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New Survey Shows 3 In 5 White Evangelicals Say Joe Biden Wasn't Legitimately Elected

RACHEL MARTIN, HOST:

At Patriot Church in Knoxville, Tenn., God always comes first, but country is a close second.

(SOUNDBITE OF ARCHIVED RECORDING)

KEN PETERS: Praise the Lord. So good to have all you patriots in the house.

MARTIN: This is Pastor Ken Peters. He and his family moved to Knoxville six months ago from Spokane, Wash., to start this church. His wife and kids help lead the music. Video and audio from weekly sermons are posted on the church's Facebook page. The service on January 10, the first Sunday after the deadly U.S. Capitol riot, began this way.

(SOUNDBITE OF ARCHIVED RECORDING)

UNIDENTIFIED PERSON: We're going to start out with an old song. Maybe you know it. It's called "Onward, Christian Soldiers," and it's very fitting for the time that we're going through right now. So if you would like to sing - (singing) onward, Christian soldiers, marching as to war...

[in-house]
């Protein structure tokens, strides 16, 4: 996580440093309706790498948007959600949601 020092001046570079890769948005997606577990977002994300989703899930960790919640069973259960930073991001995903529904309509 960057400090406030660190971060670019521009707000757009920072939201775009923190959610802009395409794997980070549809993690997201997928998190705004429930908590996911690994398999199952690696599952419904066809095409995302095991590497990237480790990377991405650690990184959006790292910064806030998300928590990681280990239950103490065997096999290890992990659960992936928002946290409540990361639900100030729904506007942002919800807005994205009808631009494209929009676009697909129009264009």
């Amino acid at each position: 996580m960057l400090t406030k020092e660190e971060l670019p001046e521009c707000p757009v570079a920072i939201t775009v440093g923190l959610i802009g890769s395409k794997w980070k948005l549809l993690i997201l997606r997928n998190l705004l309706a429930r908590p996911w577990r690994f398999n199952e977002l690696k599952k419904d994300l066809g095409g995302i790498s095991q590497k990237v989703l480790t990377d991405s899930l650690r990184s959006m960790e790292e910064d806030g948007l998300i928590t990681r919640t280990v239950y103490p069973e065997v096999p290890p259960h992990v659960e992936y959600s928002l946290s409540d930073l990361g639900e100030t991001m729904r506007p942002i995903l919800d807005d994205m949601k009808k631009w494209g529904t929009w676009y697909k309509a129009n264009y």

MARTIN: They meet in a small, wooden cabin. There's a big American flag hanging on the wall that looks to be crocheted by hand. Video shows people milling around before the sermon starts, the vast majority of them white. Young and old, they greet each other with hugs and smiles. No one is wearing a mask. The church is clear on what it's against - abortion, same-sex marriage and, quote, "leftism." After the election, there is a new sense of urgency about all of it.

(SOUNDBITE OF ARCHIVED RECORDING)

PETERS: Do I have any soldiers in the house this morning?

(APPLAUSE)

PETERS: If you're not a soldier, hang out here. You'll end up a soldier.

MARTIN: Moments later, another pastor, Shahram Hadian, gave the sermon. Peters and Hadian traveled to Washington, D.C., for the January 6 rally with former President Trump. On January 10, this is how they characterized President Biden's win.

(SOUNDBITE OF ARCHIVED RECORDING)

SHAHRAM HADIAN: The greatest coup in modern history. So when you understand what's at stake, you understand that you must act and put the fear of God in those who are committing the coup.